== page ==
I know some people my age who don't use social networks, and even a few people who don't like to shop online. But not spending anytime online for at least a little bit each day? Hard to imagine.


One MNB user responded:

It's not surprising at all that Boomers lag behind in internet activity.

The mistake many marketers make is to think that a Boomer is a certain kind of person with shared experiences and value systems, when in fact it is simply an arbitrary age distinction--at least the way most marketers define it.

Most stats show that 20% of US households have no access to the internet at home or via mobile. That alone is bound to skew older because it is likely that the children from those houses, if any, can jump onto the internet with friends or at school.

But the best thing we can all do is to think of the vast diversity that surrounds us--both ethnically & geographically, as well as via education, income, etc. The reality is that the kinds of people most of us in this business hang around with are representative of about 3% of the US population.  This is not to suggest that folks who are poor or foreign born or living in rural communities don't use the internet, it's just that when you get beyond a cadre of people with smartphones and middle class jobs, things aren't always like we might suspect.


Another reader wrote:

I do think, as in many things for all of us, your impression is based on the company you keep. 

Although included in the greater Cincinnati metro area, the county I live in is a rural community where some people don’t even have internet access at home—they use the computers at the public library to go on line. Often because they can’t afford another monthly fee, or even to buy a computer. Others with access are still on dial up, which offers a barrier to downloading and streaming content. These people go for days without going online.  I am as addicted as you, on line throughout the day and on my smartphone when away from a computer, but I am not typical for my age group in my community. Heck, my husband doesn’t even begin to match my usage. He still lives without a smart phone.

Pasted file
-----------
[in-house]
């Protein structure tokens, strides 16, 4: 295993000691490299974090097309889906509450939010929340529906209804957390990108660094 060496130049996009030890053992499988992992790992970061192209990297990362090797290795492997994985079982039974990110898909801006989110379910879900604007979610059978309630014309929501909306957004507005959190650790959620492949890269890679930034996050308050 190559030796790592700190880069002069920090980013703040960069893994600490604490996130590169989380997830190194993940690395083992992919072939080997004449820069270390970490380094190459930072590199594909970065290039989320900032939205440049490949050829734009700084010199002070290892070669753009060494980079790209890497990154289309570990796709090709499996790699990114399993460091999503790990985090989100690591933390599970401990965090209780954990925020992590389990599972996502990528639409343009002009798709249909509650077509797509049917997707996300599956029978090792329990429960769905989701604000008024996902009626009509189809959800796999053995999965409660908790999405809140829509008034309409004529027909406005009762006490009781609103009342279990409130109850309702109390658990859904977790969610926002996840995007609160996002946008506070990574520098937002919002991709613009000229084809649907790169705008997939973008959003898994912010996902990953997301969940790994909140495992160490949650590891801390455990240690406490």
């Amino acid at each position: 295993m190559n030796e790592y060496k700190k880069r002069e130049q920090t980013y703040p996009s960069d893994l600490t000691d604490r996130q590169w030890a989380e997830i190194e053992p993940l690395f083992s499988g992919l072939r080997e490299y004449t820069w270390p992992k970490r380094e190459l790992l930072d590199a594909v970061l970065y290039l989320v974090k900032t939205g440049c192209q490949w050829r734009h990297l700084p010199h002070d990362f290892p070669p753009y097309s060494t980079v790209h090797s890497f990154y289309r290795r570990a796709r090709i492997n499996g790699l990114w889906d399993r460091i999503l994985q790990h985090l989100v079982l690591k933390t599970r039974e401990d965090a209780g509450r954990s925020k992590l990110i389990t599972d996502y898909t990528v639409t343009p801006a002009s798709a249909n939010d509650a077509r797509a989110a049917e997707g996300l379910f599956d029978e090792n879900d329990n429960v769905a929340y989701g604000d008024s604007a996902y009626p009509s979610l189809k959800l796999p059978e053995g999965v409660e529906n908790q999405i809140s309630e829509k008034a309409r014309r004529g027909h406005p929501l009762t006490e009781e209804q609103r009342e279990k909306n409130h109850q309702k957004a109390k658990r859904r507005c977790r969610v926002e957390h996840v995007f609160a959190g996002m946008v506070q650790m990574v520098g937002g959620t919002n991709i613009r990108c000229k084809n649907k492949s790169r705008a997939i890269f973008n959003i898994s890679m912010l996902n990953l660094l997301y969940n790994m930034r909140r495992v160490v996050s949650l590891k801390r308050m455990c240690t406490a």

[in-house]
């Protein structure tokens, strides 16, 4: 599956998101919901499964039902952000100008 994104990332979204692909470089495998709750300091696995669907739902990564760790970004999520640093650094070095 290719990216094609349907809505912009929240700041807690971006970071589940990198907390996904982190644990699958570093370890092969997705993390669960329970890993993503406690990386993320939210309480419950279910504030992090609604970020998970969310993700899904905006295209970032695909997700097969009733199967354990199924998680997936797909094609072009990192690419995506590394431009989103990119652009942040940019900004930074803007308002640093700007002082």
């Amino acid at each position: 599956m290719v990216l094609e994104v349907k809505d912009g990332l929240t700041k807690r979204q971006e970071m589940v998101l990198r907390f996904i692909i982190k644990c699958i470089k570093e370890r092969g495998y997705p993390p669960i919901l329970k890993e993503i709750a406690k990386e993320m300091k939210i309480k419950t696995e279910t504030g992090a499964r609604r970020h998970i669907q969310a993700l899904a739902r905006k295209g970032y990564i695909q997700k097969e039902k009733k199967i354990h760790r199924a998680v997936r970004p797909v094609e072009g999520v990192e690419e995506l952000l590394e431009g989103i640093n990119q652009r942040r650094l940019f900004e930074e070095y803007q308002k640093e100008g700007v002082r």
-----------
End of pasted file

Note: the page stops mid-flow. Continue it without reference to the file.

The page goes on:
MNB user Steven Ritchey wrote:

The numbers don’t surprise me at all.  I do some shopping online, but for some things I prefer brick and mortar stores.  My girlfriend does next to no shopping online.  I use Facebook a little bit, she doesn’t do it at all.  Neither of us has an iPad or smart phone though my next cell phone probably will be one.  I still use a PC at home.  That’s why I keep making the point, not everyone is part of the digital revolution, there’s still a lot of us that aren’t totally on board with it yet.

I think one of the biggest mistakes any marketer can make is to assume other peoples shopping habits are just like theirs.  I used to see it every day when out selling displays or new items to store managers.  Making this mistake can mean lost sales, and can mean, are  you ready for it, loss of relevance to part of your potential customer base.  I’m about the same age as you, so in another 30 to 40 years, my generation will be gone, and most business will probably be conducted online, or through the next generation of data transmission whatever form that takes.  So by all means, a retailer needs to be part of the digital age and meet the younger customer where they are, but at the same time, don’t forget those who aren’t on that particular  train yet and who probably won’t be anytime soon.


Speak for yourself. In another 30-40 years, I'm planning to be just be starting on my next 30-40 years.

From yet another reader, a different perspective:

I was at a birthday party for my 88 year old “grampa” on the 4th of July.  In every conversation I weaseled into,  someone was referencing something they saw on Facebook.  The average age was retirement age – many older.

Grampa friended me on Facebook awhile ago, and I had to go through all my back posts and delete any with the “F” word in them J  And to further tarnish my “rep”,  all those retirees friended me too!  Now the average age of my FRIENDS list is creeping up.
 
(I’m late 40s...)


Good for them.




Finally, in my Eye-Opener yesterday about how it was the late Gary Carter who apparently came up with the phrase "f-bomb," I wrote:

Carter died last year of cancer at age 57. It now appears that he will be remembered forever by Mets fans, by visitors to the Baseball Hall of Fame, and by anyone who peruses the Merriam-Webster Collegiate Dictionary.

One MNB user thought I left something out:

In addition to Mets fan, visitors to the Baseball Hall of Fame, and the users of the dictionary, The Kid will always be remembered by Expos fans.

Good point. My apologies. It should be noted that on his Hall of Fame plaque, Gary Cater is wearing the hat of the Montreal Expos.
KC's View: